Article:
By Ann Ramage, CPA | Tax Partner | Family, Executive & Entrepreneur Advisory Services team
Whether or not your 2017 federal income tax return has been filed, if you generated capital gain on the sale of property July 5, 2017 or after AND have made new investments in the first half of 2018, additional 2017 tax planning options may be available.
A, so far, lesser highlighted provision of the Tax Cuts and Jobs Act of 2017 (TCJA), the Qualified Opportunity Zone (QOZ), is now coming into the spotlight as tax professionals and taxpayers continue to review, digest and estimate the impact of the TCJA for 2018 and beyond. The Qualified Opportunity Zone provisions of the TCJA are intended to spur growth and development in economically challenged areas of the country by incentivizing private investment through several provisions that provide for income tax deferral, reduction and/or exclusion of qualifying capital gain. Specifically, an investing taxpayer generating capital gain may identify and fund an investment in a Qualified Opportunity Zone Fund at a level less than or equal to the gain previously recognized and then elect to defer the gain recognized on the earlier transaction via the QOZ provisions. Depending on the investing taxpayer’s ultimate holding period and the QOZ Fund’s business decisions, the investing taxpayer may reap additional benefits of the gain reduction or exclusion provisions, instead of merely gain deferral until the earlier of the date of sale of the investment or December 31, 2026.
While most discussion of the TCJA provisions are forward looking to 2018 and beyond, a 2017 tax planning opportunity may still exist for certain taxpayers to allow 2017 capital gain income tax deferral to the extent qualifying investments in QOZs have been made in 2018 within the 180 day period following the 2017 capital gain’s recognition. While the first date an investment may qualify/self-certify as a Qualified Opportunity Zone Fund is January 1, 2018, an investing taxpayer may have the opportunity to look back to 2017 and exclude 2017 capital gain from 2017 income tax under this deferral election if the investing taxpayer meets all of the QOZ provisions. As an example, if an investing taxpayer generated capital gain July 5, 2017 and identified and invested in a QOZ Fund on January 1, 2018, a 2017 election to defer the gain is available to the investing taxpayer as the 180 day period is satisfied. The Internal Revenue Service issued Frequently Asked Questions (FAQ) on the QOZ, most recently updated June 7, 2018, specifically providing in Q12 that a deferral election may be made on a taxpayer’s 2017 tax return; however, the FAQ only offered that guidance would be forthcoming shortly on how to make the election on the 2017 tax return. In this same FAQ – Q13, the Internal Revenue Service provided that an investing taxpayer who previously filed its 2017 income tax return may amend the 2017 tax return to make this election to defer the income tax on the capital gain. The amended return filing is to follow the election procedure, yet to be provided, as detailed for an originally filed 2017 tax return in FAQ Q12.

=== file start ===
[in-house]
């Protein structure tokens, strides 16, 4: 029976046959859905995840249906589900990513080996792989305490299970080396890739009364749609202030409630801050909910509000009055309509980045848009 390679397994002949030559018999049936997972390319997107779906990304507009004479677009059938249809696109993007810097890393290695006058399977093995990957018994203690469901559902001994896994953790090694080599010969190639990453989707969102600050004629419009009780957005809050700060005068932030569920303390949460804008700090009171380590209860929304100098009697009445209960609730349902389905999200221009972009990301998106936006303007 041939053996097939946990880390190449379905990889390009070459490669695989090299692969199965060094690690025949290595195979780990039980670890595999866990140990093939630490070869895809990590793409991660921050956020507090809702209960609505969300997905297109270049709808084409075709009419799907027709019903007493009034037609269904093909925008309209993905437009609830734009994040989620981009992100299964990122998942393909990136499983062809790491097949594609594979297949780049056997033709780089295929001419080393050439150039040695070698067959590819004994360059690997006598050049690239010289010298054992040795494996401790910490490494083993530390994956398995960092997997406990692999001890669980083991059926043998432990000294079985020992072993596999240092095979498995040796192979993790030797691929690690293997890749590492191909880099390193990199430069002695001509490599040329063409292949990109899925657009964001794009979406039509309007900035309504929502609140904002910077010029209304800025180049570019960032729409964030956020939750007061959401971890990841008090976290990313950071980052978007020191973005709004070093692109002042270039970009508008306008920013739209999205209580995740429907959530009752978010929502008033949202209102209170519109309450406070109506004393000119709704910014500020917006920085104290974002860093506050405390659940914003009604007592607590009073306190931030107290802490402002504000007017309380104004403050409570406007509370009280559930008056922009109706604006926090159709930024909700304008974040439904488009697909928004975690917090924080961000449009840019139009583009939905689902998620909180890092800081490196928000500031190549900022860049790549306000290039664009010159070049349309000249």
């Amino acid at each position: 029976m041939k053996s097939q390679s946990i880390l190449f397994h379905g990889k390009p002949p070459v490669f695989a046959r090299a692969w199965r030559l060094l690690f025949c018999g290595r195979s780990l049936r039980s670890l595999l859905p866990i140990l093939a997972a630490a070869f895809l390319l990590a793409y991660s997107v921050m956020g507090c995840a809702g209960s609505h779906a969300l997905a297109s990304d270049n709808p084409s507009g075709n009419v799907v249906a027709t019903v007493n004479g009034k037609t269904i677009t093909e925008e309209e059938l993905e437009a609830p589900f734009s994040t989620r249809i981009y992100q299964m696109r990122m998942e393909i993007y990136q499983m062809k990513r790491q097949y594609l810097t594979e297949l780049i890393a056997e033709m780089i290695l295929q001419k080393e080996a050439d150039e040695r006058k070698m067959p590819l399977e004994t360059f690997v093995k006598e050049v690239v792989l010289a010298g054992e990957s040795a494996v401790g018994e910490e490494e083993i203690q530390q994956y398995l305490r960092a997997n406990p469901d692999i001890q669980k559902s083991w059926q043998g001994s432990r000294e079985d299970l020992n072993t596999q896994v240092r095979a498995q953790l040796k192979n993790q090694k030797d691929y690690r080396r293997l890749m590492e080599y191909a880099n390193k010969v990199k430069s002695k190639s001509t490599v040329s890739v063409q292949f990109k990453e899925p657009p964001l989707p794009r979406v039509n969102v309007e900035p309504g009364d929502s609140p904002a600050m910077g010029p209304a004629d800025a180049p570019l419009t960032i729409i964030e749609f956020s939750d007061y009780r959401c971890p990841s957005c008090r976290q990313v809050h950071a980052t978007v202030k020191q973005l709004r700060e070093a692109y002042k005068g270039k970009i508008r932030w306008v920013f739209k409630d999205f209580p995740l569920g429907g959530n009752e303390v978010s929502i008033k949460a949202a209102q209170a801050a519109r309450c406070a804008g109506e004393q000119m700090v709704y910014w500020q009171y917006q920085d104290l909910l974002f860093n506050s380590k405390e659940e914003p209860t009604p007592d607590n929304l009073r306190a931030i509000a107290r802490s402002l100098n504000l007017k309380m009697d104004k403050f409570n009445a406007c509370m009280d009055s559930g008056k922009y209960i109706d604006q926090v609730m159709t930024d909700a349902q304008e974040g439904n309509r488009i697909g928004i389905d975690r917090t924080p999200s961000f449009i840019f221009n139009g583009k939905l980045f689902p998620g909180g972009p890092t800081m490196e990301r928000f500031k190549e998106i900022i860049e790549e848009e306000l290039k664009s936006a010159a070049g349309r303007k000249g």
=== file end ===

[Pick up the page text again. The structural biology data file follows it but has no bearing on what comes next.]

Given the lure of the Qualified Opportunity Zone provisions, reviewing your 2018 investments to determine investment timing and whether the Fund has/will self-certify as a Qualified Opportunity Zone may provide additional 2017 tax planning opportunities to reduce your 2017 federal income tax liability, before looking ahead to 2018 tax planning opportunities.
The Opportunity Zone incentives are an attractive tax benefit available to real estate investors and developers as well as investors and proprietors of operating businesses, and will hopefully serve to transform communities that have been in need for a long time. Interested in learning more about how the incentives may apply to you? We can help. Contact your Keiter representative or our Family, Executive & Entrepreneur Advisory Services team. 804.747.0000. Email.
Source: IRS FAQ’s
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The information contained within this article is provided for informational purposes only and is current as of the date published. Online readers are advised not to act upon this information without seeking the service of a professional accountant, as this article is not a substitute for obtaining accounting, tax, or financial advice from a professional accountant.